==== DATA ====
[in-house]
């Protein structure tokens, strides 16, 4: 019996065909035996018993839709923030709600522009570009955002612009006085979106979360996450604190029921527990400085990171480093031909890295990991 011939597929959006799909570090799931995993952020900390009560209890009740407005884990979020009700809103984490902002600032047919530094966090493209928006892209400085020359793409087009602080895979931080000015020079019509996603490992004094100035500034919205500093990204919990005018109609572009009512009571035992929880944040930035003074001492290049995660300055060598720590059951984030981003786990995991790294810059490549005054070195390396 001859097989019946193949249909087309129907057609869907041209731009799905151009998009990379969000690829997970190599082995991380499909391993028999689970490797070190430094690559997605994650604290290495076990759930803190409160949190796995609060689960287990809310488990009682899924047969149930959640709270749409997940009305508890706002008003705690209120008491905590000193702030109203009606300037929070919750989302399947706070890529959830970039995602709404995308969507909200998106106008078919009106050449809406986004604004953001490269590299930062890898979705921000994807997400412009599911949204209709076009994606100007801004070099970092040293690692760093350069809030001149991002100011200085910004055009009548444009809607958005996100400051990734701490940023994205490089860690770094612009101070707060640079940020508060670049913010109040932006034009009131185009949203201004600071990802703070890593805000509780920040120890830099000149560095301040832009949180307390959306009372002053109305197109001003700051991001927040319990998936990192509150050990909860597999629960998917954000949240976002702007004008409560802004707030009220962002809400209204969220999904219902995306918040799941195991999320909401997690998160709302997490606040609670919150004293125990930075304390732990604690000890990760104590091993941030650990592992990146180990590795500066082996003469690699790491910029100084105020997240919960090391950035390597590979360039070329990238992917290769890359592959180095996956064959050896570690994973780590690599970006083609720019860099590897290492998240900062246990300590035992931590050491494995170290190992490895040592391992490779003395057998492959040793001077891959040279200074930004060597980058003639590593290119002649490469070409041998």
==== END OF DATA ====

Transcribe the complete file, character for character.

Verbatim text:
[in-house]
């Protein structure tokens, strides 16, 4: 019996065909035996018993839709923030709600522009570009955002612009006085979106979360996450604190029921527990400085990171480093031909890295990991 011939597929959006799909570090799931995993952020900390009560209890009740407005884990979020009700809103984490902002600032047919530094966090493209928006892209400085020359793409087009602080895979931080000015020079019509996603490992004094100035500034919205500093990204919990005018109609572009009512009571035992929880944040930035003074001492290049995660300055060598720590059951984030981003786990995991790294810059490549005054070195390396 001859097989019946193949249909087309129907057609869907041209731009799905151009998009990379969000690829997970190599082995991380499909391993028999689970490797070190430094690559997605994650604290290495076990759930803190409160949190796995609060689960287990809310488990009682899924047969149930959640709270749409997940009305508890706002008003705690209120008491905590000193702030109203009606300037929070919750989302399947706070890529959830970039995602709404995308969507909200998106106008078919009106050449809406986004604004953001490269590299930062890898979705921000994807997400412009599911949204209709076009994606100007801004070099970092040293690692760093350069809030001149991002100011200085910004055009009548444009809607958005996100400051990734701490940023994205490089860690770094612009101070707060640079940020508060670049913010109040932006034009009131185009949203201004600071990802703070890593805000509780920040120890830099000149560095301040832009949180307390959306009372002053109305197109001003700051991001927040319990998936990192509150050990909860597999629960998917954000949240976002702007004008409560802004707030009220962002809400209204969220999904219902995306918040799941195991999320909401997690998160709302997490606040609670919150004293125990930075304390732990604690000890990760104590091993941030650990592992990146180990590795500066082996003469690699790491910029100084105020997240919960090391950035390597590979360039070329990238992917290769890359592959180095996956064959050896570690994973780590690599970006083609720019860099590897290492998240900062246990300590035992931590050491494995170290190992490895040592391992490779003395057998492959040793001077891959040279200074930004060597980058003639590593290119002649490469070409041998």